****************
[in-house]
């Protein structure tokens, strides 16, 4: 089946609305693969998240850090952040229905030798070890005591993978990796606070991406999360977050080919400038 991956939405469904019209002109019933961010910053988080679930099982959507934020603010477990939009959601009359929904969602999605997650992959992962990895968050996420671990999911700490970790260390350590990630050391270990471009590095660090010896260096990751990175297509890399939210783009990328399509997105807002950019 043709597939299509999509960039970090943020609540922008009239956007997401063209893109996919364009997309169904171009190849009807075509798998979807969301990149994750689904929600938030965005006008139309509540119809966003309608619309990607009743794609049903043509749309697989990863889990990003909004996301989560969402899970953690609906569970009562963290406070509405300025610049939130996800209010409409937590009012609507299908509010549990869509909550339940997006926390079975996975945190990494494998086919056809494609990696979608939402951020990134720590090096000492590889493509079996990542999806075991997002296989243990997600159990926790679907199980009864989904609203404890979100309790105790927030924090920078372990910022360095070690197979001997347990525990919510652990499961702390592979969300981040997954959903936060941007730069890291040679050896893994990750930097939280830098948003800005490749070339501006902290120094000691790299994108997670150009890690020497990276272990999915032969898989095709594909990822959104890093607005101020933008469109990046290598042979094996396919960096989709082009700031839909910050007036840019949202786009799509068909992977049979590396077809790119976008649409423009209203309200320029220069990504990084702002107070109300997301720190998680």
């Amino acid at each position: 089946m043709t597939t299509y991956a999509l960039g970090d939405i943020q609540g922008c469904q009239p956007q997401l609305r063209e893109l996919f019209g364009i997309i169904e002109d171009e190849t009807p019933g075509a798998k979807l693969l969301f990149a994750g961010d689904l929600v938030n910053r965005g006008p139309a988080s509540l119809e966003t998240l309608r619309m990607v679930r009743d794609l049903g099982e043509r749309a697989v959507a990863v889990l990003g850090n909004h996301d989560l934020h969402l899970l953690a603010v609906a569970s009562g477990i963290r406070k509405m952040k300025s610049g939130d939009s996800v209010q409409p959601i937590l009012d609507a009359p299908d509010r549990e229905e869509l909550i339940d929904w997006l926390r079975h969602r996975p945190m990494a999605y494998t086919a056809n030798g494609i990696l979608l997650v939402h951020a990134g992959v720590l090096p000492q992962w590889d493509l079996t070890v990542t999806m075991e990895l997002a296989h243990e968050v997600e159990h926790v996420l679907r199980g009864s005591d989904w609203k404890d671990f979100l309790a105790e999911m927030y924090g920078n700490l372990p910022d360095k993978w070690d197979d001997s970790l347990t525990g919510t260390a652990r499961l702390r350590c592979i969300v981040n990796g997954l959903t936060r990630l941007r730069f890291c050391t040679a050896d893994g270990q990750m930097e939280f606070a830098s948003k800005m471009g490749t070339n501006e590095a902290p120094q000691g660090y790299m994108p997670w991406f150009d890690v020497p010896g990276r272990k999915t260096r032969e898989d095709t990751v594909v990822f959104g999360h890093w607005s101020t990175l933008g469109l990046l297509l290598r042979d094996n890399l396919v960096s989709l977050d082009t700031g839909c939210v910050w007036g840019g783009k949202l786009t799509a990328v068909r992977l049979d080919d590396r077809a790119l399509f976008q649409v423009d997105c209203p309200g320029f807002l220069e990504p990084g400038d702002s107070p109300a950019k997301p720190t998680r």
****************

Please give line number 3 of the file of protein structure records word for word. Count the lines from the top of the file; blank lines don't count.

């Amino acid at each position: 089946m043709t597939t299509y991956a999509l960039g970090d939405i943020q609540g922008c469904q009239p956007q997401l609305r063209e893109l996919f019209g364009i997309i169904e002109d171009e190849t009807p019933g075509a798998k979807l693969l969301f990149a994750g961010d689904l929600v938030n910053r965005g006008p139309a988080s509540l119809e966003t998240l309608r619309m990607v679930r009743d794609l049903g099982e043509r749309a697989v959507a990863v889990l990003g850090n909004h996301d989560l934020h969402l899970l953690a603010v609906a569970s009562g477990i963290r406070k509405m952040k300025s610049g939130d939009s996800v209010q409409p959601i937590l009012d609507a009359p299908d509010r549990e229905e869509l909550i339940d929904w997006l926390r079975h969602r996975p945190m990494a999605y494998t086919a056809n030798g494609i990696l979608l997650v939402h951020a990134g992959v720590l090096p000492q992962w590889d493509l079996t070890v990542t999806m075991e990895l997002a296989h243990e968050v997600e159990h926790v996420l679907r199980g009864s005591d989904w609203k404890d671990f979100l309790a105790e999911m927030y924090g920078n700490l372990p910022d360095k993978w070690d197979d001997s970790l347990t525990g919510t260390a652990r499961l702390r350590c592979i969300v981040n990796g997954l959903t936060r990630l941007r730069f890291c050391t040679a050896d893994g270990q990750m930097e939280f606070a830098s948003k800005m471009g490749t070339n501006e590095a902290p120094q000691g660090y790299m994108p997670w991406f150009d890690v020497p010896g990276r272990k999915t260096r032969e898989d095709t990751v594909v990822f959104g999360h890093w607005s101020t990175l933008g469109l990046l297509l290598r042979d094996n890399l396919v960096s989709l977050d082009t700031g839909c939210v910050w007036g840019g783009k949202l786009t799509a990328v068909r992977l049979d080919d590396r077809a790119l399509f976008q649409v423009d997105c209203p309200g320029f807002l220069e990504p990084g400038d702002s107070p109300a950019k997301p720190t998680r």